Antique Indian Mewari Engraved Chess Set
A complete set of bone abstract-style chessmen from the former Indian Kingdom of Mewar, dated 1873. The two sides are red and green with coloured caps and basis. Kings are 9 cm.
The red King contains an engraved Mewari inscription; the characters are similar to the Devanagari script, but without the typical horizontal lines, which corresponds to a script used for Gujarati, another Indoeuropean language spoken in Gujarat.
Mewari is a dialect spoken in the area from which this chess set originates. The Mewari dialect is sometimes written using a script which is similar to the Gujarati characters.
The inscription reads: Sri Thakur (Count) Saheb Sri Laksman Singhji (name of the count) Thikana (County) Amet samat 1930 (corresponding to 1873 AD) mulk (state) Mewar.
At some time the chess set was presented to the Abbot of the Saran monastery which is situated in the earlier kingdom of Marwar close to the border of Mewar; the abbots of that monastery had a great reputation in the area and received kings and nobility.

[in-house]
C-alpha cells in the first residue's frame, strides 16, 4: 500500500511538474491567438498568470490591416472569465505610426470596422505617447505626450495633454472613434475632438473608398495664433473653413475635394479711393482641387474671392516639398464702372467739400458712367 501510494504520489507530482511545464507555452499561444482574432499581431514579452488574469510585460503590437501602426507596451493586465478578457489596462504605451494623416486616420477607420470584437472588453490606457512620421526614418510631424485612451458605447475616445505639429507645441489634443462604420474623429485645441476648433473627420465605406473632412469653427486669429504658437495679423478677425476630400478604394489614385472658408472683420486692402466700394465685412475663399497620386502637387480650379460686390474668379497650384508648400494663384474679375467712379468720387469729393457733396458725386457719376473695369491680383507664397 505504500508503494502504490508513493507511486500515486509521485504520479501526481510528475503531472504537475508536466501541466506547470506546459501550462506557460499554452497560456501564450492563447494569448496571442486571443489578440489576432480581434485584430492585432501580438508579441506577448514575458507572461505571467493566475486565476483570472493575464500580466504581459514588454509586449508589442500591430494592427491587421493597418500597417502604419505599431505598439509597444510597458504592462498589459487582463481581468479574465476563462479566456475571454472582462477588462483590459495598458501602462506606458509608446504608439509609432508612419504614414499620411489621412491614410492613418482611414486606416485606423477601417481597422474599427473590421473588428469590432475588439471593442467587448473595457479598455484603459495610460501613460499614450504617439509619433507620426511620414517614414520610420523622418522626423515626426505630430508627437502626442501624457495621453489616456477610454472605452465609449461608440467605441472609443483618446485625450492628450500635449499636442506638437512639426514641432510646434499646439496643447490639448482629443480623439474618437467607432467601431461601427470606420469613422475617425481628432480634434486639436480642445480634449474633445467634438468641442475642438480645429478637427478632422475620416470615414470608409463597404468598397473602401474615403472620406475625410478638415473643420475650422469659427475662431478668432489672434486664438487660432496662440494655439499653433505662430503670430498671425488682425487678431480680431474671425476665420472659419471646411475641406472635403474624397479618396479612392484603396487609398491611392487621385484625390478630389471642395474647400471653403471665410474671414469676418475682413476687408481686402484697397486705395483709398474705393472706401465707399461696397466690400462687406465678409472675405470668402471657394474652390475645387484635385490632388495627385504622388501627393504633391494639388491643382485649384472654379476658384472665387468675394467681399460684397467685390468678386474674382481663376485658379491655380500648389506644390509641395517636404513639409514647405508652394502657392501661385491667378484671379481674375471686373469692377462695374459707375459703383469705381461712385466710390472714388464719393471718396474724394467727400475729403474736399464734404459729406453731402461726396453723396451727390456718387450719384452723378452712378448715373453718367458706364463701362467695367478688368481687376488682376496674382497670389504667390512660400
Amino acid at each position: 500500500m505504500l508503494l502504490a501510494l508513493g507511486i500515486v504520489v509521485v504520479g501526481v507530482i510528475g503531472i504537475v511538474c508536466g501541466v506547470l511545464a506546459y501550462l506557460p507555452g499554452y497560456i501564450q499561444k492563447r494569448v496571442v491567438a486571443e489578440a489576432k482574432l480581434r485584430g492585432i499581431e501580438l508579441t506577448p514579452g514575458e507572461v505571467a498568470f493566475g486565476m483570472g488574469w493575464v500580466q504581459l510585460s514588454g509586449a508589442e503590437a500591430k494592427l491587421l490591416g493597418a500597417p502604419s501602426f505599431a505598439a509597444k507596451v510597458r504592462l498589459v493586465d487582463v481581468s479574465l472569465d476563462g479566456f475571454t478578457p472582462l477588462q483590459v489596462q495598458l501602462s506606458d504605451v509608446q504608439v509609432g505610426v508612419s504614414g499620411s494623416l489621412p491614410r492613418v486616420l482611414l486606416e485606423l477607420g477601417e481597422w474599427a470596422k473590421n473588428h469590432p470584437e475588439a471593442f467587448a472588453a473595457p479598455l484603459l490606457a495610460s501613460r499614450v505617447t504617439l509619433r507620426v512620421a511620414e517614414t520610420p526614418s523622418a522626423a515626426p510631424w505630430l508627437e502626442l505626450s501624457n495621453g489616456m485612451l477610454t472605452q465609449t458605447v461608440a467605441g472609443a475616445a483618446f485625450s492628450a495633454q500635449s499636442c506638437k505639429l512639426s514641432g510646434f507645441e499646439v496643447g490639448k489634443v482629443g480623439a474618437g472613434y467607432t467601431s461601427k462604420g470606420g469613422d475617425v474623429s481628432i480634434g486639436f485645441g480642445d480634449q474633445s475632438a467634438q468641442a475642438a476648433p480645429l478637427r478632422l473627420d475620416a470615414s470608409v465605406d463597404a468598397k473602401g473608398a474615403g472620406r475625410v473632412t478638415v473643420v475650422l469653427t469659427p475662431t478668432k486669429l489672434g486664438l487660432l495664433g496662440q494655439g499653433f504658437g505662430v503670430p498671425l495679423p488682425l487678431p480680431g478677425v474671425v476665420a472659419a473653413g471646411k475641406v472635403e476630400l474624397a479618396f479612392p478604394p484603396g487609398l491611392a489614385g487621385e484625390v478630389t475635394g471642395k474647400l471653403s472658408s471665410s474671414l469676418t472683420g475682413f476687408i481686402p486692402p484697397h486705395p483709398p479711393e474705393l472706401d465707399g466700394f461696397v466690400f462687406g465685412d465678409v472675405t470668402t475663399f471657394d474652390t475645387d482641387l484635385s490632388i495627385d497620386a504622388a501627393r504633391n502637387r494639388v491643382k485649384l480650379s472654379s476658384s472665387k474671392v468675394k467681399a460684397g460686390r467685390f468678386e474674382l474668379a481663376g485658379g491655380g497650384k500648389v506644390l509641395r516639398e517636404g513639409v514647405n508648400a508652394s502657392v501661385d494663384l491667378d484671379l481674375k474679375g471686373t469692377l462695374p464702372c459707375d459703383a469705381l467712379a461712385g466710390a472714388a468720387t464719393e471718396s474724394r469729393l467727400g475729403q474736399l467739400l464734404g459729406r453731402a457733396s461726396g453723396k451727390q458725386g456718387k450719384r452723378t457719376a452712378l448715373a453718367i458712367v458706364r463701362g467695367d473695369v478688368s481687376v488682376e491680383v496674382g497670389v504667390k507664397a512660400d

This chess set has the remarkable feature that each of the thirty-two pieces is inscribed in clear script with its name in Mewari, bearing even a consecutive numbering. Thus each pawn is labelled `sipai' (corresponding to Hindi `sepoy') and the specific number selected from 1-8; similarly each elephant is is labelled 'hati' 1 or 2 and so on.
Most probably the reason is that the set was used to teach e.g. children how to play chess. It would be very practical to make a child read the name of each piece when learning how it is moved and it would be entertaining and beneficial in starting games to turn a piece round so as to hide the inscription and test the child's recognition. There is no likely alternative explanation so much so that one might conclude that the owner had it specifically made when he had many grandchildren who needed teaching.